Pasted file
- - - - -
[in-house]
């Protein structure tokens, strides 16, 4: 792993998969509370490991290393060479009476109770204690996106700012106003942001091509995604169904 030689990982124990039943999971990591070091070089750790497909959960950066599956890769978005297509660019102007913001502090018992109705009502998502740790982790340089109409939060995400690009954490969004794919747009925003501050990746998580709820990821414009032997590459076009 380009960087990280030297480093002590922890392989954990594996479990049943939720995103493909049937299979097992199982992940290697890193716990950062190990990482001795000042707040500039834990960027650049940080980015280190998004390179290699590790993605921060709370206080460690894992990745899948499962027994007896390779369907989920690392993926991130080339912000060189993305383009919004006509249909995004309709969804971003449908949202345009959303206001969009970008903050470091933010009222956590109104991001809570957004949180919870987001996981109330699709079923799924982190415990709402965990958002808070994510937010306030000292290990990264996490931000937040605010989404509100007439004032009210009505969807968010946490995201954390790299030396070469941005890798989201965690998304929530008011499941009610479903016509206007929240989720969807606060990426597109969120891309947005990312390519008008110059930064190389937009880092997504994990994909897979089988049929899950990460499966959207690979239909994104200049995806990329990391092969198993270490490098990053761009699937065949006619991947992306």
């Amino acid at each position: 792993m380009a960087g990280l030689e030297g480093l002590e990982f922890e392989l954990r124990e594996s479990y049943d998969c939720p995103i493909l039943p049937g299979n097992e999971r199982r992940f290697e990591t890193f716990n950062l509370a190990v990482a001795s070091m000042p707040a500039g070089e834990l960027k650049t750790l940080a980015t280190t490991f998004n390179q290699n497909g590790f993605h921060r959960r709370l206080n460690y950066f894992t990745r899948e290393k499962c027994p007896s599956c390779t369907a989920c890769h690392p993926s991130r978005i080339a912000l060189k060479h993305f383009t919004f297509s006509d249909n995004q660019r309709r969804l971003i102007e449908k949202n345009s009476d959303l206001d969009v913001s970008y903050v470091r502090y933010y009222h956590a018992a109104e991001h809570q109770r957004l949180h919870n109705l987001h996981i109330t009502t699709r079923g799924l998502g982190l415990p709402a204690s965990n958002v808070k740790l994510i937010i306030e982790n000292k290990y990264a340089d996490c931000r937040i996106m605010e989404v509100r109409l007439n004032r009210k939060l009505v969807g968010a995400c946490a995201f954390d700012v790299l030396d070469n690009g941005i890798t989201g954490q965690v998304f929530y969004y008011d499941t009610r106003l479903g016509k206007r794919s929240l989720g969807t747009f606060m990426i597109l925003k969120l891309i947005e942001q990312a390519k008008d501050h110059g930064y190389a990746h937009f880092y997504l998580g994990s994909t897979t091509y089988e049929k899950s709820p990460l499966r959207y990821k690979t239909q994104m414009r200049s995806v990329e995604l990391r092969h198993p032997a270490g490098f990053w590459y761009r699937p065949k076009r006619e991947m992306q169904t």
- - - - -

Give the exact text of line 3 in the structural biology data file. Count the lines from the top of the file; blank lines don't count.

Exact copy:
């Amino acid at each position: 792993m380009a960087g990280l030689e030297g480093l002590e990982f922890e392989l954990r124990e594996s479990y049943d998969c939720p995103i493909l039943p049937g299979n097992e999971r199982r992940f290697e990591t890193f716990n950062l509370a190990v990482a001795s070091m000042p707040a500039g070089e834990l960027k650049t750790l940080a980015t280190t490991f998004n390179q290699n497909g590790f993605h921060r959960r709370l206080n460690y950066f894992t990745r899948e290393k499962c027994p007896s599956c390779t369907a989920c890769h690392p993926s991130r978005i080339a912000l060189k060479h993305f383009t919004f297509s006509d249909n995004q660019r309709r969804l971003i102007e449908k949202n345009s009476d959303l206001d969009v913001s970008y903050v470091r502090y933010y009222h956590a018992a109104e991001h809570q109770r957004l949180h919870n109705l987001h996981i109330t009502t699709r079923g799924l998502g982190l415990p709402a204690s965990n958002v808070k740790l994510i937010i306030e982790n000292k290990y990264a340089d996490c931000r937040i996106m605010e989404v509100r109409l007439n004032r009210k939060l009505v969807g968010a995400c946490a995201f954390d700012v790299l030396d070469n690009g941005i890798t989201g954490q965690v998304f929530y969004y008011d499941t009610r106003l479903g016509k206007r794919s929240l989720g969807t747009f606060m990426i597109l925003k969120l891309i947005e942001q990312a390519k008008d501050h110059g930064y190389a990746h937009f880092y997504l998580g994990s994909t897979t091509y089988e049929k899950s709820p990460l499966r959207y990821k690979t239909q994104m414009r200049s995806v990329e995604l990391r092969h198993p032997a270490g490098f990053w590459y761009r699937p065949k076009r006619e991947m992306q169904t």